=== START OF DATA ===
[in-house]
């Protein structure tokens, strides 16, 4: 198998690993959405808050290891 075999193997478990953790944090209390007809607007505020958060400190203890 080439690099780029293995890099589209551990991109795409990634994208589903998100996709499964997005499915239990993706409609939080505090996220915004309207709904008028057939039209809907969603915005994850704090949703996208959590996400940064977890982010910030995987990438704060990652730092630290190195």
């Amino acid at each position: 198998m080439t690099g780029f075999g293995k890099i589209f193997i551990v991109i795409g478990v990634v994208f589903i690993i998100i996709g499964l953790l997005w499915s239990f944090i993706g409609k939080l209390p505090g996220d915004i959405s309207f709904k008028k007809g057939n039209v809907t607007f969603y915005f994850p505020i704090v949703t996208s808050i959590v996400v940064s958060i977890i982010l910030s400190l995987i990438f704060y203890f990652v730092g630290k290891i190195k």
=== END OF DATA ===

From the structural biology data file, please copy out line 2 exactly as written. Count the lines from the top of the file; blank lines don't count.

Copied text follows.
């Protein structure tokens, strides 16, 4: 198998690993959405808050290891 075999193997478990953790944090209390007809607007505020958060400190203890 080439690099780029293995890099589209551990991109795409990634994208589903998100996709499964997005499915239990993706409609939080505090996220915004309207709904008028057939039209809907969603915005994850704090949703996208959590996400940064977890982010910030995987990438704060990652730092630290190195």